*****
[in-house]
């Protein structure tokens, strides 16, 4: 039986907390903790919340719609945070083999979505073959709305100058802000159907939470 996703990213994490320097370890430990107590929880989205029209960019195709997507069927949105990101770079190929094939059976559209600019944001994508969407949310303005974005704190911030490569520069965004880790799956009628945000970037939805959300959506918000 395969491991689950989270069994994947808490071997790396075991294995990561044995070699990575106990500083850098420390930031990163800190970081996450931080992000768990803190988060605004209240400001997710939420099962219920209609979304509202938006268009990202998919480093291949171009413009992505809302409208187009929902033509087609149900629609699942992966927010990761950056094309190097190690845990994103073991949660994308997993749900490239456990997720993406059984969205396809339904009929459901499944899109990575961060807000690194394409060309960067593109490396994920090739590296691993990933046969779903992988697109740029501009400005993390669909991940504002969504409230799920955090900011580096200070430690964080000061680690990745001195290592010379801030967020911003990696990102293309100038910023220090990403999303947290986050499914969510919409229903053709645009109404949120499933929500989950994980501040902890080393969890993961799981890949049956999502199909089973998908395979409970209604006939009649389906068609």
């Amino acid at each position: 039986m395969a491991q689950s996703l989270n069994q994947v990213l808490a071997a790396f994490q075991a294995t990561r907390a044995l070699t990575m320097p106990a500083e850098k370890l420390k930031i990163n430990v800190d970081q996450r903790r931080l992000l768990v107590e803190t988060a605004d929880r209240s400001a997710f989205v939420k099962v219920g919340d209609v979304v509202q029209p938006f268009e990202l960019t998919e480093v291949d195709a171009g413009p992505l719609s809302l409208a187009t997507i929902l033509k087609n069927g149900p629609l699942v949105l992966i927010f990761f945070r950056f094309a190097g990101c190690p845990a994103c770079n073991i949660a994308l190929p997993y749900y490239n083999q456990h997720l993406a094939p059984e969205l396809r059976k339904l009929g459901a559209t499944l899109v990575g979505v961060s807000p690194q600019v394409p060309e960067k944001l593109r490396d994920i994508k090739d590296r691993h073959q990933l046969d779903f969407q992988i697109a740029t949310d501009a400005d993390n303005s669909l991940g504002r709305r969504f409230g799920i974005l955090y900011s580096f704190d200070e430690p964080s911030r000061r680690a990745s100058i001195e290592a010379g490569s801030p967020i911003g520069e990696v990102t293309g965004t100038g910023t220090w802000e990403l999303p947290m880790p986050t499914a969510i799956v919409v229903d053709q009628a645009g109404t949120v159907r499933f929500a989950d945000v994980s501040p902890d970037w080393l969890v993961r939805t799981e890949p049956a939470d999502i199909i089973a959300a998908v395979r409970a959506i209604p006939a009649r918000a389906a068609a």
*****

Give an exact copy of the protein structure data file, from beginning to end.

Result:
[in-house]
């Protein structure tokens, strides 16, 4: 039986907390903790919340719609945070083999979505073959709305100058802000159907939470 996703990213994490320097370890430990107590929880989205029209960019195709997507069927949105990101770079190929094939059976559209600019944001994508969407949310303005974005704190911030490569520069965004880790799956009628945000970037939805959300959506918000 395969491991689950989270069994994947808490071997790396075991294995990561044995070699990575106990500083850098420390930031990163800190970081996450931080992000768990803190988060605004209240400001997710939420099962219920209609979304509202938006268009990202998919480093291949171009413009992505809302409208187009929902033509087609149900629609699942992966927010990761950056094309190097190690845990994103073991949660994308997993749900490239456990997720993406059984969205396809339904009929459901499944899109990575961060807000690194394409060309960067593109490396994920090739590296691993990933046969779903992988697109740029501009400005993390669909991940504002969504409230799920955090900011580096200070430690964080000061680690990745001195290592010379801030967020911003990696990102293309100038910023220090990403999303947290986050499914969510919409229903053709645009109404949120499933929500989950994980501040902890080393969890993961799981890949049956999502199909089973998908395979409970209604006939009649389906068609």
């Amino acid at each position: 039986m395969a491991q689950s996703l989270n069994q994947v990213l808490a071997a790396f994490q075991a294995t990561r907390a044995l070699t990575m320097p106990a500083e850098k370890l420390k930031i990163n430990v800190d970081q996450r903790r931080l992000l768990v107590e803190t988060a605004d929880r209240s400001a997710f989205v939420k099962v219920g919340d209609v979304v509202q029209p938006f268009e990202l960019t998919e480093v291949d195709a171009g413009p992505l719609s809302l409208a187009t997507i929902l033509k087609n069927g149900p629609l699942v949105l992966i927010f990761f945070r950056f094309a190097g990101c190690p845990a994103c770079n073991i949660a994308l190929p997993y749900y490239n083999q456990h997720l993406a094939p059984e969205l396809r059976k339904l009929g459901a559209t499944l899109v990575g979505v961060s807000p690194q600019v394409p060309e960067k944001l593109r490396d994920i994508k090739d590296r691993h073959q990933l046969d779903f969407q992988i697109a740029t949310d501009a400005d993390n303005s669909l991940g504002r709305r969504f409230g799920i974005l955090y900011s580096f704190d200070e430690p964080s911030r000061r680690a990745s100058i001195e290592a010379g490569s801030p967020i911003g520069e990696v990102t293309g965004t100038g910023t220090w802000e990403l999303p947290m880790p986050t499914a969510i799956v919409v229903d053709q009628a645009g109404t949120v159907r499933f929500a989950d945000v994980s501040p902890d970037w080393l969890v993961r939805t799981e890949p049956a939470d999502i199909i089973a959300a998908v395979r409970a959506i209604p006939a009649r918000a389906a068609a």